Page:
Text: John 14:1-14
Date: Easter V + 4/20/08
Lutheran Church of the Incarnate Word, Rochester Hills, MI
On the first few Sundays of Easter Holy Church recounts those first amazing days when Jesus, risen from the grave, appeared to His disciples. We do not recount all of His eleven recorded resurrection appearances, though His final appearance we will celebrate at His ascension on the fortieth day. But the Easter season is more than just the final farewell come back tour of the late, great Jesus of Nazareth. Beginning with His conversation with the two disciples on the road to Emmaus and culminating in the outpouring of the Holy Spirit beginning on the Day of Pentecost, the risen Lord now opens the minds of His disciples that they may understand the Scriptures and everything He had done and said in His earthly ministry. Therefore, we think back and hear again some of those things He said before His Passion, this time with the understanding of faith enlightened with resurrection eyes.
These words from our Lord’s Maundy Thursday farewell discourse are familiar to our ears probably most especially as we hear them most often at Christian funerals. “Let not your hearts be troubled” we hear Him say even as we come face-to-face with that which troubles us most, namely, death. “In my Father’s house are many rooms…I go to prepare a place for you.” And whenever we hear these words we think, mainly, of His ascension and of heaven as our final destination. And that is good and right. But these words were spoken that night in which He was betrayed first with reference to His leaving His disciples by way of the cross and His approaching death. He was going where they and we cannot go: the cross. He was preparing to leave them through His death. Yet, in the light and reality now of His resurrection these words do also speak of His leaving for a place we can go, and by a Way we do know.
“Let not your hearts be troubled.” He spoke these words to those first disciples who were shaking with fear as they heard their Lord speak of leaving them! He said, “Little children, yet a little while I am with you. You will seek me, and just as I said to the Jews, so now I also say to you, ‘Where I am going you cannot come.’” “Simon Peter said to him, ‘Lord, where are you going?’ Jesus answered him, ‘Where I am going you cannot follow me now, but you will follow afterward.’ Peter said to him, ‘Lord, why can I not follow you now? I will lay down my life for you’” (John 13:33, 36-37). Then these words “Let not your hearts be troubled.”
These are words spoken not as a helpless wish for His friends in the face the unknown, but as the Lord who was in total control of events even though it didn’t look like it at the time. It didn’t look like it because He was about to allow Himself to be taken captive, to be beaten, falsely accused, condemned and crucified. But all this was according to the Divine Plan, that He should be wounded for our transgressions, crushed for our iniquities (Is. 53:5), the Divine Plan by which He came to take away and triumph over sin and death for the whole world.
“Let not your hearts be troubled. I go to prepare a place for you.” That preparation required, first, a sufficient sacrifice. That place was His body on the cross. That was the Way, the only Way to open the kingdom of heaven for us. That was the Truth, the whole Truth that sin and death is the true enemy and that only a perfect, sinless, holy sacrifice had the power to defeat death. That was the Life, the Life in the blood shed for the life of the world. Now triumphant and risen from the dead He ascends to the right hand of the Majesty on high. Your place is prepared. Not a “condition” or a “concept” but a physical “place” prepared to be inhabited by physically resurrected people. Such is our hope.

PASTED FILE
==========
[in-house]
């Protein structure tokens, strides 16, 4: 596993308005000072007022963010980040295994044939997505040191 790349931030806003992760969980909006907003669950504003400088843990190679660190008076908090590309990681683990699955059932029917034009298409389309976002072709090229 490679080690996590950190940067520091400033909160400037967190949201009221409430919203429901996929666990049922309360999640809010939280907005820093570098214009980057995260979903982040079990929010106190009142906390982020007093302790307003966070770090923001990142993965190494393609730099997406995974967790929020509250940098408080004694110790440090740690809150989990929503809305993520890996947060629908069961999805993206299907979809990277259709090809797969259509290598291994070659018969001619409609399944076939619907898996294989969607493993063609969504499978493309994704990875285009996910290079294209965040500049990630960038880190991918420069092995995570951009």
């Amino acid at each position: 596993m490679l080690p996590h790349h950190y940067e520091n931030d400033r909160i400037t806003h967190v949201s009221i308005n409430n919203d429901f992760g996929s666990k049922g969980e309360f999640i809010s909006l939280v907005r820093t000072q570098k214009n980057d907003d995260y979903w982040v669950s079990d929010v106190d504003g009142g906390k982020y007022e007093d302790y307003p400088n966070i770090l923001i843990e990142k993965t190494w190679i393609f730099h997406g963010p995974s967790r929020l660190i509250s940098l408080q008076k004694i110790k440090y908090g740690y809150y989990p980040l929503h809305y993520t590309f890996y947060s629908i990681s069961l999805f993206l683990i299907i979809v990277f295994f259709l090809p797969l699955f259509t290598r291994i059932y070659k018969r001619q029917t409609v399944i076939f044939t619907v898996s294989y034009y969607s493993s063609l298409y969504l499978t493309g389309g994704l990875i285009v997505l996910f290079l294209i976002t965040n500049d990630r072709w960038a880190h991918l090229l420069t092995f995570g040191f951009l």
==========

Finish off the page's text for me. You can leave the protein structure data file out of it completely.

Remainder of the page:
Nevertheless, many are troubled, like Thomas, as if he was fiddling with his GPS unit he complained, “Lord, we do not know where you are going. How can we know the way?” But, you see, he did know where, and he did know the way because he knew Jesus. That’s the Way…or, rather, He’s the Way.
For who is He? He says, “If you had known me, you would have know my Father also.” Then it was Philip’s turn to express his anxiety, “Lord, show us the Father.” But Jesus is not only “a” way to the Father. He is not only a prophet, a teacher, a great rabbi. “Have I been so long with you, and you still do not know me, Philip?” “Whoever has seen me has seen the Father…I am in the Father and the Father is in me.” In Matthew’s Gospel we hear Jesus say, “All things have been handed over to me by my Father, and no one knows the Son except the Father, and no one knows the Father except the Son and anyone to whom the Son chooses to reveal him” (Matthew 11:27).
Now, whatever your troubles or anxiety, the risen and ascended, living and reigning Lord has chosen to reveal to you, in His person and in His word, the Father. He says, “Let not your hearts be troubled.” As He was in total control of the events of His own suffering and death, so is He in total control of the events of your life so that, as the Apostle Paul said, “there is nothing anymore that can separate us from the Love of God in Christ Jesus our Lord” (Rom. 8:39). As the Psalm says, “God is our refuge and strength, a very present help in trouble. Therefore we will not fear.” (Ps. 46:1-2a).
Until our Lord’s promised return to take you to himself, that where He is you may be also, and to sustain our troubled hearts with faith, He has prepared a place for you at His table that He may be with you always. Here as we receive His very body and blood we are connected to His atoning death as the Way, the Truth and the Life. Here we learn the calm strength of faith to confess:
When from the dust of death I rise
To claim my mansion in the skies,
This then shall be my only plea:
Jesus hath lived and died for me. (LSB 563:5)
Rev. Allen D. Lunneberg